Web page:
It’s no secret, at least to my close family and friends, that my path to the so-called establishment has been non-linear. I prefer the term iconoclast, but call me what you will. While traveling this proverbial road and cobbling together a career (international development, for lack of a better term), I’ve been, to name just a few things, a waiter, a tutor, a bellboy, a clerk in a music store, a K-Mart employee, a martial arts instructor, a group-home manager, a swimming pool builder, a warehouser, a writer, an editor and a carpenter.
The last of those trades, carpentry, has served me the best financially, and I’ve leaned heavily on its advantages for several extended periods in my life. I’ve managed projects and contracted lots of jobs, but in all honesty, I prefer shunning responsibility, turning off my brain, buckling up my belt, and trimming out houses for other contractors in order to reserve mental energy for things I’m more passionate about. This approach paid my way through graduate school, subsidized lots of travel, allowed me some free time to write, and helped keep my life baggage light so that I might be able to pop off to places like Swaziland from time to time.
Recently, I’ve been up to the same, trying to bridge the gap between my most recent overseas excursion — the United Nations Delivering as One in Mozambique: Joint Programme for Disaster Risk Reduction and Emergency Response — and whatever it is that a specialist in post-conflict countries does in North Carolina. Yes, that was a mouthful, and yes, it was spelled, ‘programme.’ Bloody British English. Call it the DRR project if you like. I did.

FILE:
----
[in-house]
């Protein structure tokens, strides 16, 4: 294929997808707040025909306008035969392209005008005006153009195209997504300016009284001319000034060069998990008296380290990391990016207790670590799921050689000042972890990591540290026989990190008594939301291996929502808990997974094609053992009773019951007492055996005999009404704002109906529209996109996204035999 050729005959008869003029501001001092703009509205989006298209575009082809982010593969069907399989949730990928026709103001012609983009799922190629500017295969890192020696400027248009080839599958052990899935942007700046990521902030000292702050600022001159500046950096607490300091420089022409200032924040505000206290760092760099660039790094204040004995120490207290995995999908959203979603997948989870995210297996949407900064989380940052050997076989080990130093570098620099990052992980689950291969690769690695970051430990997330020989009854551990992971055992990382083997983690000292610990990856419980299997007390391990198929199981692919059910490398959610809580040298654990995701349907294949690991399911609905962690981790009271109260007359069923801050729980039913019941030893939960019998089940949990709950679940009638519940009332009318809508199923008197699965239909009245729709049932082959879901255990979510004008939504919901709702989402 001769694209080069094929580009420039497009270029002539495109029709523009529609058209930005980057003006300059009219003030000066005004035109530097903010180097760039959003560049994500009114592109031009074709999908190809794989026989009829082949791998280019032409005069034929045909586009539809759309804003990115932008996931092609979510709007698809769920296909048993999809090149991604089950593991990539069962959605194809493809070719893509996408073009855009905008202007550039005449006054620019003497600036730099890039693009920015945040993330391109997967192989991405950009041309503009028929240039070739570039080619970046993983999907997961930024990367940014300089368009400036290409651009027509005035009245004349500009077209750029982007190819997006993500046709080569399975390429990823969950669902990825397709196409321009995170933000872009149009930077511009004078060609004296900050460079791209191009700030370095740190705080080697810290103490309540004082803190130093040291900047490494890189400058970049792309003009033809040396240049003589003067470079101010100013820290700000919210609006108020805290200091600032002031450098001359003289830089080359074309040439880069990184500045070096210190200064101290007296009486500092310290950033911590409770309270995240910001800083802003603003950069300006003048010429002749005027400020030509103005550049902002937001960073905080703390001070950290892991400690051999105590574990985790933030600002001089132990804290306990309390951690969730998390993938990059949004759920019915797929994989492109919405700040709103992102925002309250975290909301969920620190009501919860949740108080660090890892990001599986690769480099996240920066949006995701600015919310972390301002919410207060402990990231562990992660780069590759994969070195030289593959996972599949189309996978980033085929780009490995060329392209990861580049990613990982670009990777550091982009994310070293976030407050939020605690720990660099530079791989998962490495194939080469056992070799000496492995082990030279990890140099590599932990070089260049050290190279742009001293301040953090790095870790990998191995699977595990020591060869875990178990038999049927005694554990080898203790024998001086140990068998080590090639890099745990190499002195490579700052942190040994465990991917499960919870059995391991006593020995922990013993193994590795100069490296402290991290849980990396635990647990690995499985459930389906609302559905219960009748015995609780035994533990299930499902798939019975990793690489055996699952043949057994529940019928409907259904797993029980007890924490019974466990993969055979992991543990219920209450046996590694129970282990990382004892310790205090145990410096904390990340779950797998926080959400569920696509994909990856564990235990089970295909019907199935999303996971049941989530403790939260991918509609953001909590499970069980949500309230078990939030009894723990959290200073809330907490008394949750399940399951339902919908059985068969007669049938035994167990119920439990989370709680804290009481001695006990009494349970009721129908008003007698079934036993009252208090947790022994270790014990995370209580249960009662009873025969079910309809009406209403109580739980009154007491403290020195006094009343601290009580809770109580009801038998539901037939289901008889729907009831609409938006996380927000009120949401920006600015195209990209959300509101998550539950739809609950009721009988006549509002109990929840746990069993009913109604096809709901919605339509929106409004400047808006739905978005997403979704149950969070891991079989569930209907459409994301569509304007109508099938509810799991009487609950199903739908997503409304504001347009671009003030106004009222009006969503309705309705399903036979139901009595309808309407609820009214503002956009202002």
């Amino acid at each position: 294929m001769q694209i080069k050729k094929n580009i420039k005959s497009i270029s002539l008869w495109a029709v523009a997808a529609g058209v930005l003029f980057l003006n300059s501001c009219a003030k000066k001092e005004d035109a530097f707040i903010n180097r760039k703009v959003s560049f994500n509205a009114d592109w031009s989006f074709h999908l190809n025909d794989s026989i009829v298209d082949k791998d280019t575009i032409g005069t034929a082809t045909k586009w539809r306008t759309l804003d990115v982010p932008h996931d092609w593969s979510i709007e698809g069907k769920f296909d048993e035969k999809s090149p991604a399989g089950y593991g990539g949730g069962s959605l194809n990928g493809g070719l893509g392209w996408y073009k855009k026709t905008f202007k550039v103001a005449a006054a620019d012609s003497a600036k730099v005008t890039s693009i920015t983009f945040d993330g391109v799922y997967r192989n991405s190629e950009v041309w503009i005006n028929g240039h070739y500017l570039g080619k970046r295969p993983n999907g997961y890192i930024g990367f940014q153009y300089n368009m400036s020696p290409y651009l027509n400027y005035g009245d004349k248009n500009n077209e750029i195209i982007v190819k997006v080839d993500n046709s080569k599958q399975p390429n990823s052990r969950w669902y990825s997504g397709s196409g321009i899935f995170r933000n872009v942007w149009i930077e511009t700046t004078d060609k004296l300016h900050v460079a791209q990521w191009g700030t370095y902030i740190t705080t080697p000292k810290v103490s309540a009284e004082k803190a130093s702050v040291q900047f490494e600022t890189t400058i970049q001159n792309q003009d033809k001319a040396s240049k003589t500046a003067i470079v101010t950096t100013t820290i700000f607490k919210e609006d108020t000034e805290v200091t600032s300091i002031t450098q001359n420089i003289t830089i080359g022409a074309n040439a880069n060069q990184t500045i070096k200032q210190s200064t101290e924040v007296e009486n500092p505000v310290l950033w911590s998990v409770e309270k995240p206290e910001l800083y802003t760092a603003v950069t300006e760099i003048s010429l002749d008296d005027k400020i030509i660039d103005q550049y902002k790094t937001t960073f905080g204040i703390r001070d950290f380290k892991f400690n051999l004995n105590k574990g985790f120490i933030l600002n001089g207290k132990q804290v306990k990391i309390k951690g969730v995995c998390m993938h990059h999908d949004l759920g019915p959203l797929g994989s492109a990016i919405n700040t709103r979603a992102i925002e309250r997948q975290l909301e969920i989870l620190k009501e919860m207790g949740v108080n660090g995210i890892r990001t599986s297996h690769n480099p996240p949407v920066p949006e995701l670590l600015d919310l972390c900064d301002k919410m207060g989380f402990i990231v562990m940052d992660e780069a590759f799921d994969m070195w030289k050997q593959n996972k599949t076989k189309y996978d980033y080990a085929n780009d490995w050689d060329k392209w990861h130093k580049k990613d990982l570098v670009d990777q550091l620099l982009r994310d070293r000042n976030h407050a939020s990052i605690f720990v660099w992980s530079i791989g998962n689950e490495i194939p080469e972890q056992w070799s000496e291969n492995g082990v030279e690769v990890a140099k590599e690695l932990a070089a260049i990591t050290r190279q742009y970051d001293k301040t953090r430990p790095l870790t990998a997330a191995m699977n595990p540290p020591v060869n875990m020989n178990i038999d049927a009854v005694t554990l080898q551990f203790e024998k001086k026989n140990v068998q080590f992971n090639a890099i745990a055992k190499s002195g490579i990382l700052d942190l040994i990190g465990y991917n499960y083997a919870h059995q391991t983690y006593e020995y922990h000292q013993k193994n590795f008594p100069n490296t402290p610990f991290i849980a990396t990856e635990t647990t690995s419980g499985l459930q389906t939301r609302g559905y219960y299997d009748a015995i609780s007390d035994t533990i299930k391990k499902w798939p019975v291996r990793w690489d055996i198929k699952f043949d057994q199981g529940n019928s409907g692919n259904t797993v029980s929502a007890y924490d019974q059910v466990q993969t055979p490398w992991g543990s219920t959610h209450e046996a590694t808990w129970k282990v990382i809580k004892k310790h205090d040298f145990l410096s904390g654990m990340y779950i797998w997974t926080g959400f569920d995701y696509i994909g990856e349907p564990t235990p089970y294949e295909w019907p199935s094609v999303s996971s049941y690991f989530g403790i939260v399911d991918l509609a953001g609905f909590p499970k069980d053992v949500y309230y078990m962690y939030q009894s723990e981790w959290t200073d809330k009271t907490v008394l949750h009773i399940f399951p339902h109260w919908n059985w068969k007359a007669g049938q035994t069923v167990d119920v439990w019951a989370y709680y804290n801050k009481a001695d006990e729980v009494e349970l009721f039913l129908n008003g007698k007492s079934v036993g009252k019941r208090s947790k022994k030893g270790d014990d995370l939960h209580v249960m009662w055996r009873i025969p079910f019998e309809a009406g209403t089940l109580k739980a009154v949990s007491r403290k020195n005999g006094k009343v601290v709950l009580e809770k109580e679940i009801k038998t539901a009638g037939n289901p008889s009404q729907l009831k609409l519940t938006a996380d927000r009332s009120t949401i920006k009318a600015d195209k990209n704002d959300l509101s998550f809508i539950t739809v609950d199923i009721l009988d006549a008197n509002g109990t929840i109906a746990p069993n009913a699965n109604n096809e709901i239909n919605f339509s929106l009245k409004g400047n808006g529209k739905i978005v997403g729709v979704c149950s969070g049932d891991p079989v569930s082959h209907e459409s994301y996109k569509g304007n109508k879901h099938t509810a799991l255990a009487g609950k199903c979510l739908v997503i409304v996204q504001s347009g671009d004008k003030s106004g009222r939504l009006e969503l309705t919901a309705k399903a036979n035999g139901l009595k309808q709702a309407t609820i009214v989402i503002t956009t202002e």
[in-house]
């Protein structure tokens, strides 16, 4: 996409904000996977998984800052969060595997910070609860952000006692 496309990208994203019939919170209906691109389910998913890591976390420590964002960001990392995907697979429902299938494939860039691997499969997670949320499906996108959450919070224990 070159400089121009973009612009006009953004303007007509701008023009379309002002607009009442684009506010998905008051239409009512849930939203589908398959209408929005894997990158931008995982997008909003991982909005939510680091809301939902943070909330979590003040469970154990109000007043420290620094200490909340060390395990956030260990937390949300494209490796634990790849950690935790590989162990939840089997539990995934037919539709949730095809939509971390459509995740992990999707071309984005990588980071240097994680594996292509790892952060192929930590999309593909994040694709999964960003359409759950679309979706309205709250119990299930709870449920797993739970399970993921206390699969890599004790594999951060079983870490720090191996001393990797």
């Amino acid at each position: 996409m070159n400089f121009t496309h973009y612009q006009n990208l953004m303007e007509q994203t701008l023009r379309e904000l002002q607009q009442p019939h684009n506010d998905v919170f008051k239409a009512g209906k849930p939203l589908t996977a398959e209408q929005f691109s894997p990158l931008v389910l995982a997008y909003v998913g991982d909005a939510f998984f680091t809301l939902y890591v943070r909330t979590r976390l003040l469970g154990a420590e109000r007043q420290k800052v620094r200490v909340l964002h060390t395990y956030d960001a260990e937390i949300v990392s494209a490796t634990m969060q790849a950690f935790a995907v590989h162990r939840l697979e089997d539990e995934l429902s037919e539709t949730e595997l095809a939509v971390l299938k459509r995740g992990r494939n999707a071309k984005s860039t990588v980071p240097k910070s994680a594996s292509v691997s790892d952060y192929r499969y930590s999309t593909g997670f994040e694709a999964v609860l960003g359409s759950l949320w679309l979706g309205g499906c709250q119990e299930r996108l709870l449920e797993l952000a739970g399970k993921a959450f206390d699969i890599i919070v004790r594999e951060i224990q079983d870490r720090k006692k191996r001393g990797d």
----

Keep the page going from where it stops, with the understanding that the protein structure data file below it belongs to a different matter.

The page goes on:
There was a time in my life when I didn’t mind building things, framing walls, remodeling kitchens, hanging doors. But it’s become tedious. Carpentry, you’ve served me well, but I no longer love you. I’m sorry.
This week I’ve been helping finish a room in a basement that was previously used as a storage room. The room is next to a basement apartment shared by a single mother and her 11 year-old son. The boy has been sleeping on the sofa and using the coffee table as his study desk; this new room will be his bedroom. His mother told me that this will mark the first time in her son’s life that he’s had his own room.
The first two days we built a closet, enclosed the room with drywall, installed electrical outlets, and added a window. The third day, we continued finishing the room, cut an opening into the apartment, and installed a door. Yesterday, when we showed up in the morning to work on the final touches of the project, we found a chair, seated in front of the new window, facing out. The boy had been sitting there in his new but unfinished room, staring out at the woods just beyond his window.
*Best bourbon to drink while remembering to appreciate the details, even while doing things you dislike: Woodford Reserve.